Check out Sighted 2012 for more inspiring photos.
Mindy Koschmann is a story lover and lives for writing, reading, watching, and listening to well-told tales. When she isn't telling stories for Herman Miller, she's fishing matchbox cars out of the toilet for her two boys.
Check out Sighted 2012 for more inspiring photos.
In 1951, Charles and Ray Eames held a tea ceremony at their Pacific Palisades home with a whimsical mix of guests including sculptor Isamu Noguchi, poet Iris Tree, and actors Charlie Chaplin and Ford Rainey. Japanese actress and singer Shirley Yamaguchi participated in the event as a student. The tea master, Shizuye Sosei Matsumoto, was teaching Yamaguchi how to perform the tea ceremony for the film “East Is East.” Like everything done by the Eameses, the ceremony was a spirited artistic statement—a singular experience impossible to replicate.
The singularity of the experience recalls the Japanese saying “Ichi-go ichi-ye,” which in essence means “one time, one meeting.” Eames Demetrios, grandson of Charles Eames and head of the Eames Foundation, took this phrase to heart when considering a reenactment of the original ceremony. He and members of the Eames Foundation, tasked with preserving and restoring the Eameses’ home, thought reenacting the ceremony would be a compelling way to raise money for repairing the home’s floors.
When Ray Eames entered this textile design in a 1947 competition at New York’s Museum of Modern Art, she titled the print “Brown and Black Free Shapes on a White Ground.”
One might find the title a bit uninspiring, in light of the whimsical, other worldly creatures vacillating across the fabric. But considering Ray’s background in Expressionist painting—she trained with Hans Hofmann—the title makes perfect sense. Ray would have been more concerned with the basics of shape, color, and scale. And, perhaps, she would have expected others to be more impressed with her execution of these elements than with the vibrancy and character of her “Sea Things”— the name by which the textile is commonly known.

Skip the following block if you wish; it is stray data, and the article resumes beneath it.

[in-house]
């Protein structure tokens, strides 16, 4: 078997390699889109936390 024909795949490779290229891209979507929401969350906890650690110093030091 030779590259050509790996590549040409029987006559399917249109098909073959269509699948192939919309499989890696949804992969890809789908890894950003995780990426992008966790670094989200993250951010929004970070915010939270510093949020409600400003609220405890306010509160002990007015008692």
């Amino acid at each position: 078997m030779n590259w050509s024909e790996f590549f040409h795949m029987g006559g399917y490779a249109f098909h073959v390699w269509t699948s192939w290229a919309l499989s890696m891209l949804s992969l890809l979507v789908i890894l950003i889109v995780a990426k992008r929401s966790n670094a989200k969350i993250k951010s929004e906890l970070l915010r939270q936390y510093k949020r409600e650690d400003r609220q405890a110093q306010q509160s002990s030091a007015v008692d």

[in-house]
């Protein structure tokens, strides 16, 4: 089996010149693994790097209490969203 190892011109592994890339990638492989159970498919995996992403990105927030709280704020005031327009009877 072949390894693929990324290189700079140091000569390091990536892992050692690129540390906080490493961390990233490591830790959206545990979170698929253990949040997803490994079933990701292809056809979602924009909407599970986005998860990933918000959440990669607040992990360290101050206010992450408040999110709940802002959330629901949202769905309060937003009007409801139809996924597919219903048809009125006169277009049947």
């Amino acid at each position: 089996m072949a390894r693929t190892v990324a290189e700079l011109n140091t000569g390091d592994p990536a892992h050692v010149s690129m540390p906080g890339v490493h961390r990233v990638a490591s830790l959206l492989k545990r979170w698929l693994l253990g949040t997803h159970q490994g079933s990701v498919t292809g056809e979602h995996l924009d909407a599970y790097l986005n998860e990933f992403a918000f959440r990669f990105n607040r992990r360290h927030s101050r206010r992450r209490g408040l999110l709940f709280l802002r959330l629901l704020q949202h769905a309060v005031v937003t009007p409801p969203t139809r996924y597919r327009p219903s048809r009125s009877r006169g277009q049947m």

Whether you are compelled by the brilliance of her abstract composition or by her fanciful creatures, one thing is clear. “Sea Things” is yet another example of the creative, playful, and colorful mind of Ray Eames.
Bill Stumpf once said, “I know this sounds terribly self serving, but I design for myself. Who else am I going to know better than me?”
The outcome of Stumpf’s self-described “selfishness”? Empathic designs that can help everyone feel better as they work.
Stumpf and design partner Jeff Weber turned their own problems with the lack of physical harmony between themselves and their computers into a solution that benefits people who sit all day at a computer. The resulting designs—the Embody Chair and the Envelop Desk—work together to support the wrists, back, and eyes as the sitter moves through a range of postures. This concept, which we call concordance, helps people stay healthy and aligned as they work.
Charles and Ray Eames kept many of the holiday cards they received over the years—cards from family and friends, including the likes for Jackson Pollock and Lee Krasner, Eero and Lily Saarinen, and D.J. De Pree. Not surprising, considering the Eames’s inclination to collect and curate objects they found beautiful, intriguing, or particularly well designed.
For more holiday cards and Eames ephemera, visit the Library of Congress website, where you can view many of the over 1,000,000 Eames photos and documents housed in the Library’s collection.
“I never thought of myself as an artist and couldn’t bear the word.”
She objected to the generality of the label, but her comments about her interdisciplinary approach to art and design provide an intriguing contrast:
“It was natural for me not to separate them, you know—now you study history, now you study dance, now you study music, or now you study pottery or whatever it is—it all seemed to be one thing. “
Of Ray’s many artistic pursuits—painting, film, textiles, fashion, and furniture design—perhaps the most personal was her proclivity for making interesting arrangements with found objects. Of her curious habit, she said: